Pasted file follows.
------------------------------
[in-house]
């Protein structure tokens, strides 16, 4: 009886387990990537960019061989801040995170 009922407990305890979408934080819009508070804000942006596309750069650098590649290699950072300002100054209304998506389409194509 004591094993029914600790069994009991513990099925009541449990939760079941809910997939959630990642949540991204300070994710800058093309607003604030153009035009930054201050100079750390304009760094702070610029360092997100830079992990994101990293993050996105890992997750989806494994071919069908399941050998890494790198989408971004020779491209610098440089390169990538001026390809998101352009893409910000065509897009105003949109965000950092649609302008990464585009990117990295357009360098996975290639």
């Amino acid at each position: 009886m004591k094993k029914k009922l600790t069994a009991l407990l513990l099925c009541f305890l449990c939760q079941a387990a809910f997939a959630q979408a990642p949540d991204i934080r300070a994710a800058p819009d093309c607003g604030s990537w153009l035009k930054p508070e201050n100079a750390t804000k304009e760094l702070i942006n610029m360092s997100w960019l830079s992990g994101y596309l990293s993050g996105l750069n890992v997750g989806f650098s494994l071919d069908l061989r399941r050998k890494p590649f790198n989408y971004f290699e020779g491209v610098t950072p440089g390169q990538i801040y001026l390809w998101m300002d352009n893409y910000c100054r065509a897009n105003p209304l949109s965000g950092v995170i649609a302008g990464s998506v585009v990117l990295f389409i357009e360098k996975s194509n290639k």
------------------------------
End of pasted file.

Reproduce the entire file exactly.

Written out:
[in-house]
């Protein structure tokens, strides 16, 4: 009886387990990537960019061989801040995170 009922407990305890979408934080819009508070804000942006596309750069650098590649290699950072300002100054209304998506389409194509 004591094993029914600790069994009991513990099925009541449990939760079941809910997939959630990642949540991204300070994710800058093309607003604030153009035009930054201050100079750390304009760094702070610029360092997100830079992990994101990293993050996105890992997750989806494994071919069908399941050998890494790198989408971004020779491209610098440089390169990538001026390809998101352009893409910000065509897009105003949109965000950092649609302008990464585009990117990295357009360098996975290639």
């Amino acid at each position: 009886m004591k094993k029914k009922l600790t069994a009991l407990l513990l099925c009541f305890l449990c939760q079941a387990a809910f997939a959630q979408a990642p949540d991204i934080r300070a994710a800058p819009d093309c607003g604030s990537w153009l035009k930054p508070e201050n100079a750390t804000k304009e760094l702070i942006n610029m360092s997100w960019l830079s992990g994101y596309l990293s993050g996105l750069n890992v997750g989806f650098s494994l071919d069908l061989r399941r050998k890494p590649f790198n989408y971004f290699e020779g491209v610098t950072p440089g390169q990538i801040y001026l390809w998101m300002d352009n893409y910000c100054r065509a897009n105003p209304l949109s965000g950092v995170i649609a302008g990464s998506v585009v990117l990295f389409i357009e360098k996975s194509n290639k």